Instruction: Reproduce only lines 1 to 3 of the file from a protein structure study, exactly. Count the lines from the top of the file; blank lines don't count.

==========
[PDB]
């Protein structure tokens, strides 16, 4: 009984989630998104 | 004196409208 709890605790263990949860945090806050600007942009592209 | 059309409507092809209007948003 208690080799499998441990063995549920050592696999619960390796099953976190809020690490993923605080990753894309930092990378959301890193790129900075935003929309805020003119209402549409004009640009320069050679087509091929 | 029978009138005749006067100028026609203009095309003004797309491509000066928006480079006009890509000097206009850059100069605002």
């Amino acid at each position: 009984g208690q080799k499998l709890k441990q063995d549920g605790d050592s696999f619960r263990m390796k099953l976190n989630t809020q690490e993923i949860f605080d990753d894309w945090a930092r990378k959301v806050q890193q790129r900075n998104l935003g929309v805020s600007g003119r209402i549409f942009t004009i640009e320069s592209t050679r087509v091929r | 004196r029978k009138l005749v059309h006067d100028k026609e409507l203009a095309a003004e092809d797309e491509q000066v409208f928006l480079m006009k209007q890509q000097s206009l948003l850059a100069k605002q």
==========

[PDB]
């Protein structure tokens, strides 16, 4: 009984989630998104 | 004196409208 709890605790263990949860945090806050600007942009592209 | 059309409507092809209007948003 208690080799499998441990063995549920050592696999619960390796099953976190809020690490993923605080990753894309930092990378959301890193790129900075935003929309805020003119209402549409004009640009320069050679087509091929 | 029978009138005749006067100028026609203009095309003004797309491509000066928006480079006009890509000097206009850059100069605002």
């Amino acid at each position: 009984g208690q080799k499998l709890k441990q063995d549920g605790d050592s696999f619960r263990m390796k099953l976190n989630t809020q690490e993923i949860f605080d990753d894309w945090a930092r990378k959301v806050q890193q790129r900075n998104l935003g929309v805020s600007g003119r209402i549409f942009t004009i640009e320069s592209t050679r087509v091929r | 004196r029978k009138l005749v059309h006067d100028k026609e409507l203009a095309a003004e092809d797309e491509q000066v409208f928006l480079m006009k209007q890509q000097s206009l948003l850059a100069k605002q």